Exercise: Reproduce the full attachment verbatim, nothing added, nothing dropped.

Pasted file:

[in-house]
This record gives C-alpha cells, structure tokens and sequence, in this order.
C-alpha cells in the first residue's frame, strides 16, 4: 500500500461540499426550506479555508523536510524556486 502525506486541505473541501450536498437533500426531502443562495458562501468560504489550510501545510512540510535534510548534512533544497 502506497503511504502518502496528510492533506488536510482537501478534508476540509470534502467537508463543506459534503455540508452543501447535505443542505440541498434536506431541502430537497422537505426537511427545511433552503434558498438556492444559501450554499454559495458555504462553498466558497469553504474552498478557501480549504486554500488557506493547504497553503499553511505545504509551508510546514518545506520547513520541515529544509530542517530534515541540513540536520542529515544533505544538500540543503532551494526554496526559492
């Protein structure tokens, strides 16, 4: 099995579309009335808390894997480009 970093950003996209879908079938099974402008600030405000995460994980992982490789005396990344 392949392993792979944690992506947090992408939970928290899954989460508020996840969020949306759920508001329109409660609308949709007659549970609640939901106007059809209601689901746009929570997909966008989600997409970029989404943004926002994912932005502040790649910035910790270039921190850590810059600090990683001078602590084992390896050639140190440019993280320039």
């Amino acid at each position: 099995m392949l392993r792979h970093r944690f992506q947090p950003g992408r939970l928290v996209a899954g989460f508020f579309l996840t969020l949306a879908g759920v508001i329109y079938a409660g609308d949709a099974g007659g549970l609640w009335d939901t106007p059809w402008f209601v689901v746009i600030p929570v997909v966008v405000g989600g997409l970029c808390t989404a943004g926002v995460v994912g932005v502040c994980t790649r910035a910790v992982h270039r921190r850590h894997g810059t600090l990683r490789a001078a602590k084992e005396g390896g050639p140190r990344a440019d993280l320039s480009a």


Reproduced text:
[in-house]
This record gives C-alpha cells, structure tokens and sequence, in this order.
C-alpha cells in the first residue's frame, strides 16, 4: 500500500461540499426550506479555508523536510524556486 502525506486541505473541501450536498437533500426531502443562495458562501468560504489550510501545510512540510535534510548534512533544497 502506497503511504502518502496528510492533506488536510482537501478534508476540509470534502467537508463543506459534503455540508452543501447535505443542505440541498434536506431541502430537497422537505426537511427545511433552503434558498438556492444559501450554499454559495458555504462553498466558497469553504474552498478557501480549504486554500488557506493547504497553503499553511505545504509551508510546514518545506520547513520541515529544509530542517530534515541540513540536520542529515544533505544538500540543503532551494526554496526559492
């Protein structure tokens, strides 16, 4: 099995579309009335808390894997480009 970093950003996209879908079938099974402008600030405000995460994980992982490789005396990344 392949392993792979944690992506947090992408939970928290899954989460508020996840969020949306759920508001329109409660609308949709007659549970609640939901106007059809209601689901746009929570997909966008989600997409970029989404943004926002994912932005502040790649910035910790270039921190850590810059600090990683001078602590084992390896050639140190440019993280320039």
């Amino acid at each position: 099995m392949l392993r792979h970093r944690f992506q947090p950003g992408r939970l928290v996209a899954g989460f508020f579309l996840t969020l949306a879908g759920v508001i329109y079938a409660g609308d949709a099974g007659g549970l609640w009335d939901t106007p059809w402008f209601v689901v746009i600030p929570v997909v966008v405000g989600g997409l970029c808390t989404a943004g926002v995460v994912g932005v502040c994980t790649r910035a910790v992982h270039r921190r850590h894997g810059t600090l990683r490789a001078a602590k084992e005396g390896g050639p140190r990344a440019d993280l320039s480009a």